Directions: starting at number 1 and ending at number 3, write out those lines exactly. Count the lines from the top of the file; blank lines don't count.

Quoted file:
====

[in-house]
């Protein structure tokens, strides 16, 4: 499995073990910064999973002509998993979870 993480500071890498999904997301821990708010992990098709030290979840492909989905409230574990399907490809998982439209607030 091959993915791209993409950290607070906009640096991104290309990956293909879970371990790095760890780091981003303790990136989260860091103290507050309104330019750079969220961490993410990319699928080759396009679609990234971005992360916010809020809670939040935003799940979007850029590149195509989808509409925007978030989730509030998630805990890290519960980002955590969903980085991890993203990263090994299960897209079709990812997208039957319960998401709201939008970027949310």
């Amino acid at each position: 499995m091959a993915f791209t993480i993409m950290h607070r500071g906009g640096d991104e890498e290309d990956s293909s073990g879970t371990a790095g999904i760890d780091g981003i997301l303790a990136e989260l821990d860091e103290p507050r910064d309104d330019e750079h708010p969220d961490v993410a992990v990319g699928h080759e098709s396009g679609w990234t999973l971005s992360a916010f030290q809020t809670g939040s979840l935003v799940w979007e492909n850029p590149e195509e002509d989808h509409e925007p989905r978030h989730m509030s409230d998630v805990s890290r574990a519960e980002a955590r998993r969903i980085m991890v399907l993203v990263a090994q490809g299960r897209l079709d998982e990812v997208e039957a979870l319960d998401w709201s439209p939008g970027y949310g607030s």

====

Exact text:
[in-house]
């Protein structure tokens, strides 16, 4: 499995073990910064999973002509998993979870 993480500071890498999904997301821990708010992990098709030290979840492909989905409230574990399907490809998982439209607030 091959993915791209993409950290607070906009640096991104290309990956293909879970371990790095760890780091981003303790990136989260860091103290507050309104330019750079969220961490993410990319699928080759396009679609990234971005992360916010809020809670939040935003799940979007850029590149195509989808509409925007978030989730509030998630805990890290519960980002955590969903980085991890993203990263090994299960897209079709990812997208039957319960998401709201939008970027949310």
């Amino acid at each position: 499995m091959a993915f791209t993480i993409m950290h607070r500071g906009g640096d991104e890498e290309d990956s293909s073990g879970t371990a790095g999904i760890d780091g981003i997301l303790a990136e989260l821990d860091e103290p507050r910064d309104d330019e750079h708010p969220d961490v993410a992990v990319g699928h080759e098709s396009g679609w990234t999973l971005s992360a916010f030290q809020t809670g939040s979840l935003v799940w979007e492909n850029p590149e195509e002509d989808h509409e925007p989905r978030h989730m509030s409230d998630v805990s890290r574990a519960e980002a955590r998993r969903i980085m991890v399907l993203v990263a090994q490809g299960r897209l079709d998982e990812v997208e039957a979870l319960d998401w709201s439209p939008g970027y949310g607030s």